Sorry for vanishing! My computer essentially died on Wednesday. I now have a replacement, a Chromebook I immediately named Betsy (what, you don’t name your electronics?).
Seeing all of the holiday shoppers in the big-box store where I found Betsy made me start thinking about gifts that might be helpful for someone with OCD or anxiety. Whether you’re searching for a loved one or for things to put on your own wish list, here are a few ideas.
1. Upbeat media
Exposure therapy is all about facing fears, but sometimes you’re just too wired to do that. Maybe you’ve been forcing yourself to go the whole day without yelling at a sneezing co-worker or you’ve been around a trigger. Maybe it’s just a bad day and you’re tired. On those bad days, though, there’s nothing like curling up with a good, pleasant book or TV show and trying to focus your mind on other things.
Personally, I prefer bright, cheerful options like cartoons or science fiction novels with happy endings. Other people might find other genres more cathartic. If you aren’t sure what someone would want, there’s nothing wrong with a gift card.
2. A self-care kit
This one’s an easy one. Take a nice bag, box, basket, first aid kit or purse, and fill it with items for self-care. You could even put together a self-care stocking. Possible items to include: Travel sized lotions, snacks, hot cocoa mix or tea, aromatherapy candles, small games, mini-kits for new hobbies like origami (Barnes & Noble tends to have a lot of these by the cash registers), warm socks or slippers, and so on. Basically, anything that will let your friend or loved one have a nice, relaxing time.
3. Informational books
If the person you are shopping for is newly diagnosed, they may not know where to turn for information. I have not read much about general anxiety yet, and a lot of info about OCD can be found online, but I have read two books that I’m finding enormously helpful.
The first is Being Me With OCD by Alison Dotson. She also has a great website. While the book is technically geared more toward teens and young adults who have been diagnosed with OCD, it is very well-written and easy to read, and it offers a ton of information and advice people of all ages will find really useful.
The second is The OCD Workbook: Your Guide to Breaking Free From Obsessive-Compulsive Disorder by Bruce Hyman and Cherlene Pedrick, which I bought a while back but have only just started reading. This one has exercises with each chapter; I struggled with them the first time I tried, but it’s time to try again. So far, I’m finding it really helpful, and it was recommended to me by a friend with OCD who spoke very highly of it.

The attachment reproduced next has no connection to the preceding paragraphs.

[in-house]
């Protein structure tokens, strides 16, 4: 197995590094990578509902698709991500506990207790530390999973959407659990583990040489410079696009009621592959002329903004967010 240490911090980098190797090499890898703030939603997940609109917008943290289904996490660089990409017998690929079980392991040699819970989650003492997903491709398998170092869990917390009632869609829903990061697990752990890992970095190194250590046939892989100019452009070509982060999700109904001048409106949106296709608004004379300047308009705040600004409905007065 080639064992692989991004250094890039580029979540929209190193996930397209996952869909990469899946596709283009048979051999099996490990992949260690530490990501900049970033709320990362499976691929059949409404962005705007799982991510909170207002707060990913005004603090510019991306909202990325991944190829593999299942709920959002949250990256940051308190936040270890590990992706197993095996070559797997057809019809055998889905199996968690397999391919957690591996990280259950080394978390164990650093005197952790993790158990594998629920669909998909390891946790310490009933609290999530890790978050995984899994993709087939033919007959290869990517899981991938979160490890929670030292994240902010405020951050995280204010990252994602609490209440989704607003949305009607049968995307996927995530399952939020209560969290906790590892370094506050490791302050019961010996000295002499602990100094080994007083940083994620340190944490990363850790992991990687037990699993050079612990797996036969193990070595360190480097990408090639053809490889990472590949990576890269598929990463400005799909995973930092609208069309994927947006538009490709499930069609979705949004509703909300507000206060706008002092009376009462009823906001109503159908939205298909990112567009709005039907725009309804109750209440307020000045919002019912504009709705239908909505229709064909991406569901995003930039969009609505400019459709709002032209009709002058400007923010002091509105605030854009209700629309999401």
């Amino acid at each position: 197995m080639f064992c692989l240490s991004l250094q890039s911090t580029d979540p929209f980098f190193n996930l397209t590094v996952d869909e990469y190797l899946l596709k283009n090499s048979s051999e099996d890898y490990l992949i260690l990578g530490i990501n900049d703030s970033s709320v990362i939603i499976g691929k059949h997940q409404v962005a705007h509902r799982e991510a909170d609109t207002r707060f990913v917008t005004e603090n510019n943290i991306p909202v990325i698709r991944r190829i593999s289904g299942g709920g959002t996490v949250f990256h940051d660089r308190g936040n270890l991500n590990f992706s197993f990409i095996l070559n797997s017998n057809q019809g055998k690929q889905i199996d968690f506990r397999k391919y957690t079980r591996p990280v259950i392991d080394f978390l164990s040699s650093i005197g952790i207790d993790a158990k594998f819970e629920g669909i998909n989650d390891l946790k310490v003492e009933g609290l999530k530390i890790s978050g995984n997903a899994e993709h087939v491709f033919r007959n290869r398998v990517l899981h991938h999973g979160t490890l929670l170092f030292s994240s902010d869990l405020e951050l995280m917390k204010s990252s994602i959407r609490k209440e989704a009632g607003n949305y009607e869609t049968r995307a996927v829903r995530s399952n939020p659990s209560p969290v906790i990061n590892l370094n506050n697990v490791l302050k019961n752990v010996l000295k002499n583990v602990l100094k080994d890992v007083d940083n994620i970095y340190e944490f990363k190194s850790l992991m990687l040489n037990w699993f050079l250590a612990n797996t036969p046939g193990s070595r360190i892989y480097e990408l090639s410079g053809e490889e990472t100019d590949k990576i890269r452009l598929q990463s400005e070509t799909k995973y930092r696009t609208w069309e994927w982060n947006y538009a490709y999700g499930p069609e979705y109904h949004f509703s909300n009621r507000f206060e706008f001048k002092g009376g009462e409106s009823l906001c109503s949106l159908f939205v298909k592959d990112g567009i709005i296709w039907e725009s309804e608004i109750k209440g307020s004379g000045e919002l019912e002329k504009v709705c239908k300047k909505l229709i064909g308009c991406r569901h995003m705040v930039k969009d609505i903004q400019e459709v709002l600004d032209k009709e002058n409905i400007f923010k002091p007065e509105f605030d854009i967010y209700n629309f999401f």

4. A gym membership or exercise videos
Be careful on this one! If your friend or loved one is sensitive about weight or has struggled with eating or exercise disorders, it’s probably a bad idea. But one of the things I learned in the anxiety class I took is that exercise is a great way to blow off (anxious) steam. I know when my anxiety shoots through the roof I calm down by taking very long walks, and it does often help.
Think about what the person you’re giving a gift to might like. If they love nature and walking, passes to some state parks with hiking trails might be a great choice. A free month of classes for your yoga-loving brother would also work.
5. Your time
It’s always nice to receive a thoughtful gift, but there’s nothing better than some support from a friend or family member. If you know your loved one has been having a hard time lately, plan a de-stress day where the two of you hang out, and offer a listening ear, a distraction or both. Nothing is better than the gift of time.
If you still want to give a physical gift, make some coupons. “This coupon is redeemable for ice cream and a movie.” “This coupon is good for one day trip to the destination of your choice.”
I have to tell you, my family had no idea how much I was struggling with OCD before I was diagnosed, but since then they have really gone out of their way to check on me and spend time with me, especially when I am having a bad week. It has meant the world to me, and nothing I get this Christmas will even come close to that.